One of the ironies of By the Time It Gets Dark is that the digital world has a minimal presence in the film. But it looms on the peripheries in part because of its absence. When it intrudes, it has an irrupting effect – chiefly, in the form of a phone call that brings tragic news about dreamy young actor and singer Peter (Arak Amornsupasiri). He is central to one of the three main story threads in the film, and his is perhaps the most contemporary in style and content. Yet we first encounter him through a sojourn to a tobacco farm, which is shot in a kind of lax observational style. It feels, for a moment, like a sudden shift to documentary, until the camera zeroes in on Peter, following him to a plane and then to a lush Bangkok apartment. He reads a script and is soon in a studio space recording a music video for a melancholy acoustic pop song entitled ‘Lie’. That Peter sings, ‘Please don’t lie to me,’ as we see the machine of a music video shoot rumble behind him, embellishing the scene with costume changes, props and balloons, is evidence of the film’s desire to constantly contradict itself.
In fact, there’s an extreme consciousness of artifice, with shots frequently looking in at people indoors, nature reflected on windows to highlight that something is fundamentally missing in the structures of their lives. In one of the film’s opening shots, a group of people gathers to pray at a dilapidated house in an open field. From inside the dwelling, the camera catches a window with a single upper-left pane missing, a sunlit tree beyond it. Suwichakornpong seems to suggest that everything natural and truthful is either liminal or out of reach. Peter’s scenes repeatedly straddle the line between real and performance; suddenly, he’s in a cockpit dressed as a pilot, or he’s smoking in silence in his car.
Over lunch, Peter tells his friends about an offer he has received to work on an indie film; the part was written with him in mind. He then lies in bed with a woman, asking her, ‘Do you love me?’ She simply smiles and turns away from him. Scenes repeatedly disorient the viewer, and it should be noted that, even in this piece, they are not being recounted in edited or chronological order.
Elsewhere, we watch as the director receives news of Peter’s death, via the aforementioned phone call, in a screening room. Footage of Peter undergoing colour grading continues to play silently on the diegetic screen; he may have passed away, but there he is, talking and driving in cinematic form. The footage is a haunting palimpsest, bearing the excruciating association of watching the posthumous work of actors who have died in tragic or untimely circumstances. In the contemporary West, actors are now being temporarily revived through digital effects,See, for example, Joseph Walsh, ‘Rogue One: The CGI Resurrection of Peter Cushing Is Thrilling – but Is It Right?’, The Guardian, 16 December 2016, <https://www.theguardian.com/film/filmblog/2016/dec/16/rogue-one-star-wars-cgi-resurrection-peter-cushing>, accessed 10 August 2017. as if shaken from the earth.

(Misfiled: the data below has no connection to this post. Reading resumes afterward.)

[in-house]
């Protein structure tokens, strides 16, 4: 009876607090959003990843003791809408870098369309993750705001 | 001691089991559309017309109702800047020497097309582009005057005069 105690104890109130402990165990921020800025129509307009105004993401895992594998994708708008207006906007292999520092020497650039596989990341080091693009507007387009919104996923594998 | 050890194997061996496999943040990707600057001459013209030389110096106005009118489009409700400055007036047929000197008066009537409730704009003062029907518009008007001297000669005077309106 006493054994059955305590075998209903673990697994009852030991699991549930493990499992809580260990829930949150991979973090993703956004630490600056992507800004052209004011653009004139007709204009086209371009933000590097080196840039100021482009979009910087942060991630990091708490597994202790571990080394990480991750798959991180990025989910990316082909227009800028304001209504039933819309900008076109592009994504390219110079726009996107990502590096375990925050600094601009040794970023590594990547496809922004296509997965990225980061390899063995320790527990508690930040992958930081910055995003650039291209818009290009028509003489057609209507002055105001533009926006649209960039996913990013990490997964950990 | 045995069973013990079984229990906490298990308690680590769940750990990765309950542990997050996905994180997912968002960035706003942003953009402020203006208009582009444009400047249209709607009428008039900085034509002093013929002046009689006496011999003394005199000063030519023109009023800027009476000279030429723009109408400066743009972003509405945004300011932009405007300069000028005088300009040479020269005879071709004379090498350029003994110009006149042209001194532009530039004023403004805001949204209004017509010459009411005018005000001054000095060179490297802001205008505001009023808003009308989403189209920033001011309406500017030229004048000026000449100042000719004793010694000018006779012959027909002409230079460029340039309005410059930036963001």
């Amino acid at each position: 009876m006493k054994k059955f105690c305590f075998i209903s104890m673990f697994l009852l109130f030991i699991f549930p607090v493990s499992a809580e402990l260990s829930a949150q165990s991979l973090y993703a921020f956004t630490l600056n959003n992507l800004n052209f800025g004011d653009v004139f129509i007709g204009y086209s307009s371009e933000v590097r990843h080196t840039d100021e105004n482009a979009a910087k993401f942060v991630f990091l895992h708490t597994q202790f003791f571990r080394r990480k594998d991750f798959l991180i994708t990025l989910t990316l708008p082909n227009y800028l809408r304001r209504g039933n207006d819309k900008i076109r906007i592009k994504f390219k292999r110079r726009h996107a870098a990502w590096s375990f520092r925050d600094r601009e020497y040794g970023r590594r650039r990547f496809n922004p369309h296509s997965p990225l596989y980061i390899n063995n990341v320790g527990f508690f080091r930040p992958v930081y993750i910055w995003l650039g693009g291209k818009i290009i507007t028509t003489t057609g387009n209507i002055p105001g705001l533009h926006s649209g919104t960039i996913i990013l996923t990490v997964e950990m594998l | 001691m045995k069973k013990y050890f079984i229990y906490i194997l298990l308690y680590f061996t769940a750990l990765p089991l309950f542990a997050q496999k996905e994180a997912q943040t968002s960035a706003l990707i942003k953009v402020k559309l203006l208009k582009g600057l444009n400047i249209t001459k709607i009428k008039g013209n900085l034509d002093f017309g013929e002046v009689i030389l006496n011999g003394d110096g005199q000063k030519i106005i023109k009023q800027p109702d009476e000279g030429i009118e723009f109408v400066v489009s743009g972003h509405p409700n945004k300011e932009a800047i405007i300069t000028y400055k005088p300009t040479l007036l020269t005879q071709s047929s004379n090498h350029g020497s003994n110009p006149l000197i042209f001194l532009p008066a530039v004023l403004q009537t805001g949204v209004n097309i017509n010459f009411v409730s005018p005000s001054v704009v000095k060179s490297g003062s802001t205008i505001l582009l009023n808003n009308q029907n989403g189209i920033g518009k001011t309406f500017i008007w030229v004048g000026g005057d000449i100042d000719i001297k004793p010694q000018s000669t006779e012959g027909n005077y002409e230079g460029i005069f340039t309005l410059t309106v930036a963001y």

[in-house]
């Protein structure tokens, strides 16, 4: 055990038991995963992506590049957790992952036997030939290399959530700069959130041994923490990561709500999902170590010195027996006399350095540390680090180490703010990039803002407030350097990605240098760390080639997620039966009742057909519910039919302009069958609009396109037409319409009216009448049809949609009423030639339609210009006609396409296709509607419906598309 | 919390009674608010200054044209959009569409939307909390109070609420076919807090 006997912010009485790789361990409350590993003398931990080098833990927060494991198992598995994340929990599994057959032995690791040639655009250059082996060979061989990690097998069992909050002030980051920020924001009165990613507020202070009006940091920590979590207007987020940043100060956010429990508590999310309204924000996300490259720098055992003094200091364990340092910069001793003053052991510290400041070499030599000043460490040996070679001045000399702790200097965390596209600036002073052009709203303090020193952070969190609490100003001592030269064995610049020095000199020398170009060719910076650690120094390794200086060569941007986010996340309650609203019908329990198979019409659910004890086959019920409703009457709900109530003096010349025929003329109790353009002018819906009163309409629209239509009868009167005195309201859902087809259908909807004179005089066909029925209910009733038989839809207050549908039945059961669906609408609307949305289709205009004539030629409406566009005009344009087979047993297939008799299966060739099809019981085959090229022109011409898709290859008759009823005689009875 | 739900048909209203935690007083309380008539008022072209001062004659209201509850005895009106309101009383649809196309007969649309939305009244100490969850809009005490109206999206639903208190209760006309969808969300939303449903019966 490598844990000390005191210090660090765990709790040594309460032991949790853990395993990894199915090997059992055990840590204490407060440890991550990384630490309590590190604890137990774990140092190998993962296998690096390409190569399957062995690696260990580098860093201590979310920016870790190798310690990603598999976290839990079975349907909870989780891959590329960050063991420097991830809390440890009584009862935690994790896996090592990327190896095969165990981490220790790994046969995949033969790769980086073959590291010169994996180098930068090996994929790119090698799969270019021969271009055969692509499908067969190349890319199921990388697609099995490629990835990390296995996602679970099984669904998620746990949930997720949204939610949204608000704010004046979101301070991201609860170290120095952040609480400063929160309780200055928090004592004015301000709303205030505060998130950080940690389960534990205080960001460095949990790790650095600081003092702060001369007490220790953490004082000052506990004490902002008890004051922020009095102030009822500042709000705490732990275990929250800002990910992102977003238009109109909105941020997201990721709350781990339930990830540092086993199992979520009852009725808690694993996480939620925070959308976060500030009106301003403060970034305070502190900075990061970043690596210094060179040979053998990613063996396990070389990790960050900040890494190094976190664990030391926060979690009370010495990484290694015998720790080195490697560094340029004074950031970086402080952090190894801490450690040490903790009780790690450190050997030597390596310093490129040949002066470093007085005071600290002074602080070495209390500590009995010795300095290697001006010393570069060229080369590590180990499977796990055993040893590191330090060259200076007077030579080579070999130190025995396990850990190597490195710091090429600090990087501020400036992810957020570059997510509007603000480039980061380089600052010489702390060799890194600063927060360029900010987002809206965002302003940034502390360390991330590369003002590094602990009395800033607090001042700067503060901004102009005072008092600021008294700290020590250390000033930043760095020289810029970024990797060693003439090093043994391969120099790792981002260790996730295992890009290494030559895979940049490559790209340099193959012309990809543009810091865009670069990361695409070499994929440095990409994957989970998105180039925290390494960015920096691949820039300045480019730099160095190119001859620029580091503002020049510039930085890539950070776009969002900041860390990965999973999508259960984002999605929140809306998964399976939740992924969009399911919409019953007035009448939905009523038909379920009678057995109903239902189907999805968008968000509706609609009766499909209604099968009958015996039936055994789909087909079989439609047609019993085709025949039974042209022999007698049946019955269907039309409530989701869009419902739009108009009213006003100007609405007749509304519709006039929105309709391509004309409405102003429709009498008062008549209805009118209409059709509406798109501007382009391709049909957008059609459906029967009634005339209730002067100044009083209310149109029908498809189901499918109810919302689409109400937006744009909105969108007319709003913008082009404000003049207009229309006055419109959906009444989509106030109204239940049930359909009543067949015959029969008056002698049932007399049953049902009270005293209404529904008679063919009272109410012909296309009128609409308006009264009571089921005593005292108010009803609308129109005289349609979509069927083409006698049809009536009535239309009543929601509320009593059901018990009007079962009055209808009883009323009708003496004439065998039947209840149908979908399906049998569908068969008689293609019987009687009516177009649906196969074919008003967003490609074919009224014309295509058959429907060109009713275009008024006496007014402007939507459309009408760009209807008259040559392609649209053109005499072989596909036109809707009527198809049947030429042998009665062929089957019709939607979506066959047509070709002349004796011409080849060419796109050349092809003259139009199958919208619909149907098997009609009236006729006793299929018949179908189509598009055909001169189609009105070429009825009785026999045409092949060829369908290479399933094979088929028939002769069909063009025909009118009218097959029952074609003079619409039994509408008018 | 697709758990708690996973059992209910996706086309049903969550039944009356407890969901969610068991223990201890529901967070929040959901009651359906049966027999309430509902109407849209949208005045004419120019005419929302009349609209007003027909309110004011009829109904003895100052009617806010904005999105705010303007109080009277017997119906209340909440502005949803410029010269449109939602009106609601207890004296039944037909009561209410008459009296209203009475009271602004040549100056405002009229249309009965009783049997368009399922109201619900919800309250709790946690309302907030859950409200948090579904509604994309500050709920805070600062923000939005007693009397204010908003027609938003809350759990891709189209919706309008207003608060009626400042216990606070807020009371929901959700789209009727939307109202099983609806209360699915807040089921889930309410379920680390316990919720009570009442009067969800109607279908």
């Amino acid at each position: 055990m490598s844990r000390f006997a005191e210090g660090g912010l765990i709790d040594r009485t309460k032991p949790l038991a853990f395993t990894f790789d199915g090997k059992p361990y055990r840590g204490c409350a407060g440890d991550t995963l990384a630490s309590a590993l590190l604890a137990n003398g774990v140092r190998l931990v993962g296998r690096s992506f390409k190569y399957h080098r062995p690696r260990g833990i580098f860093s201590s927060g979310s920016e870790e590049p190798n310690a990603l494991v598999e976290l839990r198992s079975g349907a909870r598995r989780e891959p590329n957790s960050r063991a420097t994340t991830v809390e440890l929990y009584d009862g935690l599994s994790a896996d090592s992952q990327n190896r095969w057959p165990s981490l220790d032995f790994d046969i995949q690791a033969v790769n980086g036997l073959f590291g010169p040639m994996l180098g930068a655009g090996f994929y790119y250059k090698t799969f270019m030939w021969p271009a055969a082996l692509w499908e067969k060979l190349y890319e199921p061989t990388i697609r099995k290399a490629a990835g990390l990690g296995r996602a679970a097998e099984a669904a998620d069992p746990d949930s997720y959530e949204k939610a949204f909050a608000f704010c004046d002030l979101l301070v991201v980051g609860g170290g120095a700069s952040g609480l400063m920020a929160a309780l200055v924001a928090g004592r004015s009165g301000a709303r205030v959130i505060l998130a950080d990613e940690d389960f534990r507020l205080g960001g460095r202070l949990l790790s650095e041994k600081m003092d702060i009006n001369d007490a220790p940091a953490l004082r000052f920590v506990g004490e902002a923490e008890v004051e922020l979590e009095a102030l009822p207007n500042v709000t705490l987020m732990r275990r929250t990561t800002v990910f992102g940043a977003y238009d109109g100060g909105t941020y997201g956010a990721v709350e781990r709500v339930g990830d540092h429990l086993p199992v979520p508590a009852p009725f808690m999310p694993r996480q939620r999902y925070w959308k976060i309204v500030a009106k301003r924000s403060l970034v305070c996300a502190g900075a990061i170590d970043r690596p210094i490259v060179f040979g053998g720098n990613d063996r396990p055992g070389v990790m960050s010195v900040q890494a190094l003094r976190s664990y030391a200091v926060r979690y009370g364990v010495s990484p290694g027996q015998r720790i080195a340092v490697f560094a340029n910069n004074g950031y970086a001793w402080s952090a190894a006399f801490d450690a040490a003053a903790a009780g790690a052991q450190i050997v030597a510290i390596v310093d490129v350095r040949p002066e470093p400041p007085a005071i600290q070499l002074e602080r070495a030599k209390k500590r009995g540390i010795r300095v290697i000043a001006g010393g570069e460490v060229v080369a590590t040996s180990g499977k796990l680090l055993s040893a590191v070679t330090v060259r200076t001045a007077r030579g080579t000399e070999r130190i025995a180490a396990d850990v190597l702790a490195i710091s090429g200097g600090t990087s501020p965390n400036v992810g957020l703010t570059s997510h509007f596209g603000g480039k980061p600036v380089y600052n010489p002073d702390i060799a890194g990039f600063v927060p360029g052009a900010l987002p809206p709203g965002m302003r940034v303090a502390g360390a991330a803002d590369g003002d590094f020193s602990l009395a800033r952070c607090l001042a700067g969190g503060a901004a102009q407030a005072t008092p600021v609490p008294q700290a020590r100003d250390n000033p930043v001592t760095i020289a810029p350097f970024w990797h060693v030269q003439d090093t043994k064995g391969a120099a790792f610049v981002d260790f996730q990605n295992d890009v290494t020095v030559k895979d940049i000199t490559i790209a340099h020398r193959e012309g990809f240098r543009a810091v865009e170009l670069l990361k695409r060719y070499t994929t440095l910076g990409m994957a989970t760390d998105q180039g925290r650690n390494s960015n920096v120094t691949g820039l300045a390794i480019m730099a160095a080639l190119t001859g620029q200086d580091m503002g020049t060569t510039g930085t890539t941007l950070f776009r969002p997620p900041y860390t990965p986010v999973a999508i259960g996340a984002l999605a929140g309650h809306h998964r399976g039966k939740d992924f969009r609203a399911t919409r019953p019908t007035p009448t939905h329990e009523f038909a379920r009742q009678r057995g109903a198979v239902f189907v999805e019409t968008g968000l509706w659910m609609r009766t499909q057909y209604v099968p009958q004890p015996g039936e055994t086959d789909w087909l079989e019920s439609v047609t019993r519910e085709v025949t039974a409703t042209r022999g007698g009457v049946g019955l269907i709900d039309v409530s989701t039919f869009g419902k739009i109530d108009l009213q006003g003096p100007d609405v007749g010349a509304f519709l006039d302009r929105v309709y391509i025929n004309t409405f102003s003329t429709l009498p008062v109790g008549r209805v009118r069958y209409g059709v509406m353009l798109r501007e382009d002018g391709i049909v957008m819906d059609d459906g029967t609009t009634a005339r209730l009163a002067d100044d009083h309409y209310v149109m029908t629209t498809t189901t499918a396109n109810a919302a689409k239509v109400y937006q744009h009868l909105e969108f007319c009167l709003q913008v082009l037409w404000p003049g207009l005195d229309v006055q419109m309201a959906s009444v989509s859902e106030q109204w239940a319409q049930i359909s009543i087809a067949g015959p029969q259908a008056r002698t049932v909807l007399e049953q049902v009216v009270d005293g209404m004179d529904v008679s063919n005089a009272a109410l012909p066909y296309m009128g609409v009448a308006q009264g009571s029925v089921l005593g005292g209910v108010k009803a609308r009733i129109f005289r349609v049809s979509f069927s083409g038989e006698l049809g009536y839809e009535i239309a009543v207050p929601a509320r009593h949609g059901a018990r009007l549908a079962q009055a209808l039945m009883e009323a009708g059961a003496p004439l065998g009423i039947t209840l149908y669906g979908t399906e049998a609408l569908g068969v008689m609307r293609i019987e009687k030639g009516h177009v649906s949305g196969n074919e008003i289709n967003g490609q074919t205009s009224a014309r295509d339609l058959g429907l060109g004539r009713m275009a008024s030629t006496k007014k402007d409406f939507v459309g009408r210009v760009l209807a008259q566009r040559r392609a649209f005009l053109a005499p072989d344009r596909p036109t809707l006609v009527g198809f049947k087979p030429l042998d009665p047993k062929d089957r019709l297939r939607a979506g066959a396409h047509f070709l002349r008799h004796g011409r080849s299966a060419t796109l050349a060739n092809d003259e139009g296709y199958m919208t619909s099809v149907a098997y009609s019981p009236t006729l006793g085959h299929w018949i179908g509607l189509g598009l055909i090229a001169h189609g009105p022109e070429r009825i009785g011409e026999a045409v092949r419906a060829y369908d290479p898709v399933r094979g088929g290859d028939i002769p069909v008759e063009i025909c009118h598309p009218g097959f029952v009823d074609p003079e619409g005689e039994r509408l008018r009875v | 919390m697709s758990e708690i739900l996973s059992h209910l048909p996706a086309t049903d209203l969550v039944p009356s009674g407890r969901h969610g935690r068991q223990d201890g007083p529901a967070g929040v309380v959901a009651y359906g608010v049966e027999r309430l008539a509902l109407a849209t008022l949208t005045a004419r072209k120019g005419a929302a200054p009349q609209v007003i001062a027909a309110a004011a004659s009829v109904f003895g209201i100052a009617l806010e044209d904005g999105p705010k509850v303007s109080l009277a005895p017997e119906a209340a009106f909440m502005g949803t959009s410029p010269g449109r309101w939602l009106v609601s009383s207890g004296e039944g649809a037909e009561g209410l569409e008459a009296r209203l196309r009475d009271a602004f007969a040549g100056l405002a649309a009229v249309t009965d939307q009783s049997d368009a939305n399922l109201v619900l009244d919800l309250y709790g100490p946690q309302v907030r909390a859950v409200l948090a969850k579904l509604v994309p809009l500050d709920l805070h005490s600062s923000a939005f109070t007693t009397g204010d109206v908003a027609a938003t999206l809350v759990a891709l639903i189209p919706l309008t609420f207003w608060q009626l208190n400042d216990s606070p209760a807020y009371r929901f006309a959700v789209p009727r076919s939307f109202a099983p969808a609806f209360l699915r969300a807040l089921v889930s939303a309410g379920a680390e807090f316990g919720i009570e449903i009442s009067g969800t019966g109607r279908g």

In By the Time It Gets Dark’s main story, from which the film nevertheless deviates endlessly, a director, Ann (Visra Vichit-Vadakan), and a writer, Taew (Rassami Paoluengtong), arrive at a country home; their goal is to have the former dramatise the latter’s experiences as an activist. Ann, perhaps a refracted proxy for Suwichakornpong, questions Taew almost guilelessly. At one point, she calls Taew ‘living history’, to which the writer responds, ‘There’s one thing you’re wrong about: I’m not living history. I’m just a survivor.’
We see a brief account of Taew’s youth when she joined the movement. By the Time It Gets Dark never hints at whether this is a flashback or perhaps a part of Ann’s prospective biopic, but it is perhaps more interesting as both. We see students discussing the news that the rector of the university has been offered a cabinet position in government, and one suggests, ‘At least an academic is better than a soldier.’ They hang a banner bearing the words ‘Get out, dictator!’ and put up posters at the university overnight in preparation for a doomed protest. Suddenly, the film cuts back to an adult Taew doused in the brightness of a grocery store; Artforum’s Nick Pinkerton describes this as ‘the contrast between plucky, before-the-revolution youth and late middle age amid the sterile bounty of global capitalism’.Nick Pinkerton, ‘Lies, All Lies’, Artforum, 14 April 2017, <https://www.artforum.com/film/id=67736>, accessed 8 August 2017.
Up to this point, the film is relatively straightforward, but Ann soon becomes overwhelmed by the task – she earlier links her desire to make films to the mundane quality of her own life – and begins to hallucinate while walking through the forest near the house. She sees a child in a bear costume who, after she looks away and back, has become herself; soon, she slumps down at the base of a tree, an artificially glowing mushroom pulsating next to her body. She later awakes, crying, and is served tea by two well-attired female ghosts. She then recounts, at length, an instance in her childhood when she practised telekinesis, saying that she once succeeded in moving an empty glass but the power ‘never came back again’, perhaps because she told a friend at school. It’s here that the story first shifts from Ann and Taew to introduce Peter. The transition occurs using footage of the mushrooms from Georges Méliès’ 1902 classic A Trip to the Moon, followed by time-lapse visuals of growing fungi, grainy celluloid imagery of a bird and a shot of a petri dish.